What I wrote to Anne, who isn’t coming to the Holy Land

Anne, we will go to the Church of St. Anne, mother of Mary (grandmother of Jesus.) It’s at the foot of the Mount of Olives, right beside the Pool of Bethesda, where Jesus healed the paralyzed person. It’s a church from Crusader days, set in a lovely garden. Every year, the Palm Sunday procession ends there, with 10,000 people entering its gates, singing!

Inside the church, all is calm, cool and quiet, with a still light that stretches to the skies. (It’s kind of like you are, inside!) Into the stillness we sing, and the acoustics, perfectly maximized by the architectural design, multiply the sound until it resounds like the angels of Bethlehem on the night when Anne’s daughter, Mary, gave birth to a son, the Son of God.

I like to think that just after Jesus experienced the triumph and tragedy of Palm Sunday, with its loud Hosannas and his tears wept over Jerusalem, he entered his grandma’s home. A sanctuary in the storm. Where he’d played as a child and now went for milk and cookies one more time before facing Herod and Pilate, Caiaphas and all the people.

It’s interesting: the opposition was from every level of community: Jewish government, Roman government, religious leadership, ordinary souls. Everyone turned against him, even his best friends in the end. So where might he have gone, right before that played out? To the garden of St. Anne – who was only named a saint once it was clear that her grandson truly was the Son of God. Only after she’d watched her daughter suffer through witnessing his death. After the resurrection, and ascension.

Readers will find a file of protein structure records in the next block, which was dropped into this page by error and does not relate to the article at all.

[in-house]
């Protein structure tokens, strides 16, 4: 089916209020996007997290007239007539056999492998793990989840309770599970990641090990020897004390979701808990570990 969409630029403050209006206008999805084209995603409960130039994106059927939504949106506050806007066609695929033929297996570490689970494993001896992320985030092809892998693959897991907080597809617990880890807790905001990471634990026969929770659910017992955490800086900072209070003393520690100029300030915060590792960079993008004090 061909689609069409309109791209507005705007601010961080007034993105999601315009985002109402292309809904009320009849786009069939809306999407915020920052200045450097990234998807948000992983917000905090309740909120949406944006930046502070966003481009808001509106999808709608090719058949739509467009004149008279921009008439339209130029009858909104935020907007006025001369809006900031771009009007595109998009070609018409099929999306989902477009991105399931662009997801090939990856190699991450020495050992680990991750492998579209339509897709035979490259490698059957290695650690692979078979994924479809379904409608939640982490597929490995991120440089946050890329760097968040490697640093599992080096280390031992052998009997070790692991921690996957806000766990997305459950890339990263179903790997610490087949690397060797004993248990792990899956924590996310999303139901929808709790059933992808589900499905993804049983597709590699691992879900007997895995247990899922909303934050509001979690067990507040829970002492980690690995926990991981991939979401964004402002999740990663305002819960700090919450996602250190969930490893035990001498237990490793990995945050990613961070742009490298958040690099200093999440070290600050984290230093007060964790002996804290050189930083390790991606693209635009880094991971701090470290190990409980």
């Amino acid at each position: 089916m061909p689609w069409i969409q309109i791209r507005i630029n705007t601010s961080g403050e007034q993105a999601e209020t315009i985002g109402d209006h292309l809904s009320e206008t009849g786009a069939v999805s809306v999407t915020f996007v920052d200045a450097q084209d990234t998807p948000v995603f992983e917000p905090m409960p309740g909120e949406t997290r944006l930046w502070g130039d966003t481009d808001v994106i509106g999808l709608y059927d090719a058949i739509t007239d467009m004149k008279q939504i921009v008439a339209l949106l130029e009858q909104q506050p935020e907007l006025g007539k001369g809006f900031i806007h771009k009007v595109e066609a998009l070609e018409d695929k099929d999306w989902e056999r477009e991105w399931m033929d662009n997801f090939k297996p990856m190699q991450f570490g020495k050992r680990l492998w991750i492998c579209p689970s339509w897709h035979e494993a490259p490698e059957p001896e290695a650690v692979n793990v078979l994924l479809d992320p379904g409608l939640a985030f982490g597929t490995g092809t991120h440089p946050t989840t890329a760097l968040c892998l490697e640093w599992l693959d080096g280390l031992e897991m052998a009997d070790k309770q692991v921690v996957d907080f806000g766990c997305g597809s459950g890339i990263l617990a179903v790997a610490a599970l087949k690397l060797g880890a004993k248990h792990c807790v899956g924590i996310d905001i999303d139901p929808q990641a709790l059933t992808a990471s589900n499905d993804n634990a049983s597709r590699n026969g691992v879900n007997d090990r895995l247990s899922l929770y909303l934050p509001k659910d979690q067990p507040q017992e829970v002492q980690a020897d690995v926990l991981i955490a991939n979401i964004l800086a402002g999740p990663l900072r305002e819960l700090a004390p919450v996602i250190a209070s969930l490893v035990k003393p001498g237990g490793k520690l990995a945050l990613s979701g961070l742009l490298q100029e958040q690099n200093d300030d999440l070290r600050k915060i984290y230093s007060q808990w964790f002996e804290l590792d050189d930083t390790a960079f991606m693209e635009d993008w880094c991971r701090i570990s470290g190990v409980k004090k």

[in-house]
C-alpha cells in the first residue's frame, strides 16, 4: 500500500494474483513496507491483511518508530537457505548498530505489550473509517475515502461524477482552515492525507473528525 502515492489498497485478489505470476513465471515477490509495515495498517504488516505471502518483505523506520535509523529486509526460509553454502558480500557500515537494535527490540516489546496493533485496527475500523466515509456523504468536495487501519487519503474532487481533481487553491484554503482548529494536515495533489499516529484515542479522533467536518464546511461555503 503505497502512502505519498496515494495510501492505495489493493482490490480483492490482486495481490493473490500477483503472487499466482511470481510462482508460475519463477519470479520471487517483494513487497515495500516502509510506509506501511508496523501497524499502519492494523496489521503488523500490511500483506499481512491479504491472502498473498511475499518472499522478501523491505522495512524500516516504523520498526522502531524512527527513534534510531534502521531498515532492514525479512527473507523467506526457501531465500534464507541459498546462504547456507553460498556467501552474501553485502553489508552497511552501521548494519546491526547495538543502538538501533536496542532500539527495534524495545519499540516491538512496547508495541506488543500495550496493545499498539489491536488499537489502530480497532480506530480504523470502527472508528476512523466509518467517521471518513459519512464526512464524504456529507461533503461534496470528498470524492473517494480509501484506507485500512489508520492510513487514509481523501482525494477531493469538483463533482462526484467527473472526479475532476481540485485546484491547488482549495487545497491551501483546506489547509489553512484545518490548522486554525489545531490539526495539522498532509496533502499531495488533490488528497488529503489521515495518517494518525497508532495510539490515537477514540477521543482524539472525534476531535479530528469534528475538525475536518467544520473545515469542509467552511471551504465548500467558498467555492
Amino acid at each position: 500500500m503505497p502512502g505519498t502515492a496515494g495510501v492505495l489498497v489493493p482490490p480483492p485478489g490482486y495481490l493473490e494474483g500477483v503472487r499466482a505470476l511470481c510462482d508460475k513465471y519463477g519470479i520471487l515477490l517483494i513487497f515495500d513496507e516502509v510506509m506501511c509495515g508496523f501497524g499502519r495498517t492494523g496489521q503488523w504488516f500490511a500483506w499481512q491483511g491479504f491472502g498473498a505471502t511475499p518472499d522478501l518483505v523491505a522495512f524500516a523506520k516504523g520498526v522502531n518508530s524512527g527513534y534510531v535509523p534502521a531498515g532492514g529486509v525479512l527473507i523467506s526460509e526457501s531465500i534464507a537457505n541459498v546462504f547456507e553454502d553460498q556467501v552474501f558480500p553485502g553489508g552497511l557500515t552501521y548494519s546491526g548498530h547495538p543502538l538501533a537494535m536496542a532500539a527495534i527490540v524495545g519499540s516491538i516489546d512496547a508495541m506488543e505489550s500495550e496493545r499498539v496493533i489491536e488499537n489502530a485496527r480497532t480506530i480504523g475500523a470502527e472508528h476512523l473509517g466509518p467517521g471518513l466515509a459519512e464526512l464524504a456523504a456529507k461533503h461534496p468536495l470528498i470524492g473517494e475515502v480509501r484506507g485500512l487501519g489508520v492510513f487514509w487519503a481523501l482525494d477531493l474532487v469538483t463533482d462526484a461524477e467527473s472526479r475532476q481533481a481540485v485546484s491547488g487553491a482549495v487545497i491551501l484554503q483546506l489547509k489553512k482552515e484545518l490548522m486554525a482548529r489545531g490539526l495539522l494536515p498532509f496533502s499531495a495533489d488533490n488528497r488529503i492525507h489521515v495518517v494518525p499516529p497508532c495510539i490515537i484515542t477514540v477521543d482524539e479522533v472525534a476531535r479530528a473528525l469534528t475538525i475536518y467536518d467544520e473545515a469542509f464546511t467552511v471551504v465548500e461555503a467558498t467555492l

Do we think Jesus had breakfast with Grandmother Anne after he rose again, as much as with Peter on the seashore, where he asked Peter, “Do you love me?”?  We can expect he did. Only, at breakfast with her, he never had to ask the question. Anne loved him! It was always clear! As clear as the echoing acoustics of her quiet, steadfast church where, most often, the tune “Amazing Grace” rings out. Maybe in her home, that first Palm Sunday, grace his fears relieved.

He took that grace to the cross a week later. And not only was he resurrected, but he made a way to raise forever the paralyzed man who’d lain by the waters waiting for an angel outside his grandmother’s home. He made a way to raise forever his grandma, whose name stands over the door of the Crusader church: St. Anne. Where we will sing “Amazing Grace” and think of you!

After all, “Anne” means grace. You and she are well named! One day, by grace, all of us will meet in the beautiful garden of God where angels sing, and Jesus walks, and will welcome us home!

Blessings as you stay, and thanks for your prayers as we go.

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